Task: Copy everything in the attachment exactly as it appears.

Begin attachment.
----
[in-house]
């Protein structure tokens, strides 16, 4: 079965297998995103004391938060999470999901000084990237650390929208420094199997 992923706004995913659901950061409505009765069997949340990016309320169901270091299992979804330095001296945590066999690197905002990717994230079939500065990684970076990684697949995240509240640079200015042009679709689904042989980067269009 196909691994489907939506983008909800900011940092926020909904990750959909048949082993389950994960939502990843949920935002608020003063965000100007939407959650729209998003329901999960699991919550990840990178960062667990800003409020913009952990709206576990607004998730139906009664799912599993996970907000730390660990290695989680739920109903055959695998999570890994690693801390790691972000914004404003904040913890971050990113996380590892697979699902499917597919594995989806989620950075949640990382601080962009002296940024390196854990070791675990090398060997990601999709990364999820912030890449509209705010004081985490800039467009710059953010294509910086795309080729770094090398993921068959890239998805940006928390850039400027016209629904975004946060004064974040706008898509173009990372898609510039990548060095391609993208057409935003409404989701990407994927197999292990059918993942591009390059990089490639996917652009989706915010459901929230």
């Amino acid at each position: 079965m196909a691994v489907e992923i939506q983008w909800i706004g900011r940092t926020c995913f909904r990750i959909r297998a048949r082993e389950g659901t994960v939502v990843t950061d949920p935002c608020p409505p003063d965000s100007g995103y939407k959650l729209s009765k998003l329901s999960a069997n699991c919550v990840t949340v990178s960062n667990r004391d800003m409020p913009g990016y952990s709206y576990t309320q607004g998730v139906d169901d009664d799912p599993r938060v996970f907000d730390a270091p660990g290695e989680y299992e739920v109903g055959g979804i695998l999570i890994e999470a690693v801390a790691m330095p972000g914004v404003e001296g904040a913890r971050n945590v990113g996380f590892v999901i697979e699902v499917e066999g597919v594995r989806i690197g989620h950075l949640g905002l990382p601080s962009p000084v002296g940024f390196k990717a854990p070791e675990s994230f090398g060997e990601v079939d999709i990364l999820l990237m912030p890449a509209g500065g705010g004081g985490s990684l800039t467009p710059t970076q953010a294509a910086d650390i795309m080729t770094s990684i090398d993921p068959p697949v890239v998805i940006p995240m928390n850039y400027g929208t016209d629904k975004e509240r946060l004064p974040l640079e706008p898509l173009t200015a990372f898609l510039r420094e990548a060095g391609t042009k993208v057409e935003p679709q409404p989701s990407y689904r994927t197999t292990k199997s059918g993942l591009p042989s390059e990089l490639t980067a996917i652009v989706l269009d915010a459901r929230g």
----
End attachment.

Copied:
[in-house]
């Protein structure tokens, strides 16, 4: 079965297998995103004391938060999470999901000084990237650390929208420094199997 992923706004995913659901950061409505009765069997949340990016309320169901270091299992979804330095001296945590066999690197905002990717994230079939500065990684970076990684697949995240509240640079200015042009679709689904042989980067269009 196909691994489907939506983008909800900011940092926020909904990750959909048949082993389950994960939502990843949920935002608020003063965000100007939407959650729209998003329901999960699991919550990840990178960062667990800003409020913009952990709206576990607004998730139906009664799912599993996970907000730390660990290695989680739920109903055959695998999570890994690693801390790691972000914004404003904040913890971050990113996380590892697979699902499917597919594995989806989620950075949640990382601080962009002296940024390196854990070791675990090398060997990601999709990364999820912030890449509209705010004081985490800039467009710059953010294509910086795309080729770094090398993921068959890239998805940006928390850039400027016209629904975004946060004064974040706008898509173009990372898609510039990548060095391609993208057409935003409404989701990407994927197999292990059918993942591009390059990089490639996917652009989706915010459901929230």
């Amino acid at each position: 079965m196909a691994v489907e992923i939506q983008w909800i706004g900011r940092t926020c995913f909904r990750i959909r297998a048949r082993e389950g659901t994960v939502v990843t950061d949920p935002c608020p409505p003063d965000s100007g995103y939407k959650l729209s009765k998003l329901s999960a069997n699991c919550v990840t949340v990178s960062n667990r004391d800003m409020p913009g990016y952990s709206y576990t309320q607004g998730v139906d169901d009664d799912p599993r938060v996970f907000d730390a270091p660990g290695e989680y299992e739920v109903g055959g979804i695998l999570i890994e999470a690693v801390a790691m330095p972000g914004v404003e001296g904040a913890r971050n945590v990113g996380f590892v999901i697979e699902v499917e066999g597919v594995r989806i690197g989620h950075l949640g905002l990382p601080s962009p000084v002296g940024f390196k990717a854990p070791e675990s994230f090398g060997e990601v079939d999709i990364l999820l990237m912030p890449a509209g500065g705010g004081g985490s990684l800039t467009p710059t970076q953010a294509a910086d650390i795309m080729t770094s990684i090398d993921p068959p697949v890239v998805i940006p995240m928390n850039y400027g929208t016209d629904k975004e509240r946060l004064p974040l640079e706008p898509l173009t200015a990372f898609l510039r420094e990548a060095g391609t042009k993208v057409e935003p679709q409404p989701s990407y689904r994927t197999t292990k199997s059918g993942l591009p042989s390059e990089l490639t980067a996917i652009v989706l269009d915010a459901r929230g």